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Book: Case Studies in the Silk Roads Archaeology

Chapter: 6. The Dzhety-Asar Culture of the Lower Syr Darya – Evolution of Culture and Typology of Settlements

DOI: 10.1558/equinox.42853


Despite its apparent size and length of existence the Dzhety-asar culture of Kazakhstan remains one of the great unknowns of Central Asian archaeology, comprising, as it did, several dozen now-ruined settlements with an almost thousand-year long occupational history. First settled around the 1 st century BCE and gradually abandoned in the second half of the 1 st millennium CE, the Dzhety-asar towns and manors were located to the East of the Aral Sea within the Syr Darya delta and may have functioned as a key element in Central Asia’s medieval trade networks. Despite past research efforts by the Khorezmian Archaeological Ethnographic Expedition (KhAEE), the cultural and political history of the Dzhety- asar people remains largely unclear, with as yet no consensus on political structure or their ethnic, linguistic and religious make up. The present paper does not presume to answer these questions at this stage, as it is the result of two fieldwork seasons documenting and surveying Dzhety-asar settlements; it lays out the preliminary findings, a basic typology of sites and presents some early hypotheses on the structure and possible evolution of the culture.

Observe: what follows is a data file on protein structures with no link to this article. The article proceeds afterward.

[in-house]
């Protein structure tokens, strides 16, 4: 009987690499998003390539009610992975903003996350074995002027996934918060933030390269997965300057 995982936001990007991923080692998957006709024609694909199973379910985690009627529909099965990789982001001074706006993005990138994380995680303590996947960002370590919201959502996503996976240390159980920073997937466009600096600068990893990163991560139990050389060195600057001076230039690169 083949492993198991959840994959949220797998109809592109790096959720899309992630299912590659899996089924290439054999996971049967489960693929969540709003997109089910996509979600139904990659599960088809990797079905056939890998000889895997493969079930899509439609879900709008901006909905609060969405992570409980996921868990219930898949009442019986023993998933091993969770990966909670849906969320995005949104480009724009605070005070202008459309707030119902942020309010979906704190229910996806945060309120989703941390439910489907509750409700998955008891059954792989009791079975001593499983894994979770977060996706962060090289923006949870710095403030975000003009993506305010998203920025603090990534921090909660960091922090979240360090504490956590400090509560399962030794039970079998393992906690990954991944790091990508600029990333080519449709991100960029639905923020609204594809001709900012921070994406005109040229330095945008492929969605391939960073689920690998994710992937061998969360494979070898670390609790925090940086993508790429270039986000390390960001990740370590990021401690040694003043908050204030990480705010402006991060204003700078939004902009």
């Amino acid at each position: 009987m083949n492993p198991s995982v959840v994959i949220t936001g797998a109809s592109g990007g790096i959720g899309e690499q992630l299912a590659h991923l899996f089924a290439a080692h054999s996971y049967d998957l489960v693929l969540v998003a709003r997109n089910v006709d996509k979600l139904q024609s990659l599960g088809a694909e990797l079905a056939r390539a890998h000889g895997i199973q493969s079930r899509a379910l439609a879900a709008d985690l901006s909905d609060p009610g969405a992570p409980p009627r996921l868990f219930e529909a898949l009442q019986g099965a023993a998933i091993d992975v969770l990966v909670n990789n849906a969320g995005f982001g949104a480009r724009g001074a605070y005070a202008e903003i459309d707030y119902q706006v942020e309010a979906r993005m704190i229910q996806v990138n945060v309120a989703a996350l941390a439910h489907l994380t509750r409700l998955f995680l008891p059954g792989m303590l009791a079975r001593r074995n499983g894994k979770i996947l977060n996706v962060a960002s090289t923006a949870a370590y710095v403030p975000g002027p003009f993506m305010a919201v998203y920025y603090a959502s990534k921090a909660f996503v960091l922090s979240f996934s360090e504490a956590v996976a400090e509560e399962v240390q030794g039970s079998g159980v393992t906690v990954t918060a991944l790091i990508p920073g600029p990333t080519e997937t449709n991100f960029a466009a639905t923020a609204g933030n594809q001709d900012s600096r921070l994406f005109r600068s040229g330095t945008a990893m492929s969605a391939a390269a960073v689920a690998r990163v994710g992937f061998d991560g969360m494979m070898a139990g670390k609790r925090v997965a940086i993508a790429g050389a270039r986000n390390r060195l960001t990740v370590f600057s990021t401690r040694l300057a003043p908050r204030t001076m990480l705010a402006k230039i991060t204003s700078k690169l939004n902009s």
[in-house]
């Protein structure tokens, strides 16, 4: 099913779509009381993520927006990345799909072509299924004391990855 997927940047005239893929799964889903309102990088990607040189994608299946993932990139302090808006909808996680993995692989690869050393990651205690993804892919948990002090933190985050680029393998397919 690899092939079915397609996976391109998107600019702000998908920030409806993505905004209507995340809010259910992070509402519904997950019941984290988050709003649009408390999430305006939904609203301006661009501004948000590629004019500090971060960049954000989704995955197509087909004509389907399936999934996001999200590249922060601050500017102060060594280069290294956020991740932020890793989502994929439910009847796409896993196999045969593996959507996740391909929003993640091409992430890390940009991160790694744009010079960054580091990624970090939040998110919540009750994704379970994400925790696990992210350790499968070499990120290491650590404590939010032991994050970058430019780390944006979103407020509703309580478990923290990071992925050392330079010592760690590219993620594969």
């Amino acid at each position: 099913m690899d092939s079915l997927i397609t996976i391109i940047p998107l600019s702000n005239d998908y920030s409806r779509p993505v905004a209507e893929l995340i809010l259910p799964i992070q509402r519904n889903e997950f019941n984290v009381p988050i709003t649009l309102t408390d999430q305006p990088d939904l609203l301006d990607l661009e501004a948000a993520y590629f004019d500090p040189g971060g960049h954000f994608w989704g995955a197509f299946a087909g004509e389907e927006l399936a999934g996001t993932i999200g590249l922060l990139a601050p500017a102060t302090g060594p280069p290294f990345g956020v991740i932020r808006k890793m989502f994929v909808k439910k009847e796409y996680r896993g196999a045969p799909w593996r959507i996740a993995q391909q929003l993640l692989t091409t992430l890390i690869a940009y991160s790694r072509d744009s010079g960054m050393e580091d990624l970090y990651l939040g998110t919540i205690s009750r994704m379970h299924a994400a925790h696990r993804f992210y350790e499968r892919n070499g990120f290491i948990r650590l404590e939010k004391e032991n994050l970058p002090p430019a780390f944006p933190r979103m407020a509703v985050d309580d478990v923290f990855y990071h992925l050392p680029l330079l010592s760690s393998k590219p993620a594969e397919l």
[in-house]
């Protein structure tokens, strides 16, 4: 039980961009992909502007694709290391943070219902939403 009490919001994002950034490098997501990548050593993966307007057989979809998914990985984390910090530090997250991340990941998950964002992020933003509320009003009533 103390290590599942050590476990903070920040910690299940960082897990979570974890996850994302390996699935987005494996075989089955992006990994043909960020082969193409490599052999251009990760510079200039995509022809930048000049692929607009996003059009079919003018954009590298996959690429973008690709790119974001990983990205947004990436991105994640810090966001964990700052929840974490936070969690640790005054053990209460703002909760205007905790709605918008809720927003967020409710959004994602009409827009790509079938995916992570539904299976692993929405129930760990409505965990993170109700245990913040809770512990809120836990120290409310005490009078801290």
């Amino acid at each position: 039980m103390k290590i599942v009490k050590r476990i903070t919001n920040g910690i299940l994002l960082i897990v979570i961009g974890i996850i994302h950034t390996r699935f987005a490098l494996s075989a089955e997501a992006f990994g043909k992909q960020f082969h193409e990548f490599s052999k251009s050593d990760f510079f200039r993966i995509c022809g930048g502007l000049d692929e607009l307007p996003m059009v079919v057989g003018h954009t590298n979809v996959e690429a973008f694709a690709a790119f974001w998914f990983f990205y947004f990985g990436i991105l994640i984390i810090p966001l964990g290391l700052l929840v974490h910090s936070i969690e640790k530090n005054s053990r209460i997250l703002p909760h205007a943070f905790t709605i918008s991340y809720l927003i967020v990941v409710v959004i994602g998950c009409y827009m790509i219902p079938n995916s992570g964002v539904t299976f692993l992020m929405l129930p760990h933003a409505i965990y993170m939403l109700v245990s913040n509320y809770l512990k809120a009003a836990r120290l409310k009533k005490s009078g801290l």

Chapter Contributors

  • Martin Sebastian Goffriller ( - mgoffriller) 'China University of Mining and Technology'
  • Irina Arzhantseva ( - iarzhantseva) 'Institute of Ethnology and Anthropology of the Russian Academy of Sciences; Institute for Oriental and Classical Studies of the Higher School of Economics, Moscow'
  • Heinrich Härke ( - hharke) 'Institute for Oriental and Classical Studies of the Higher School of Economics, Moscow'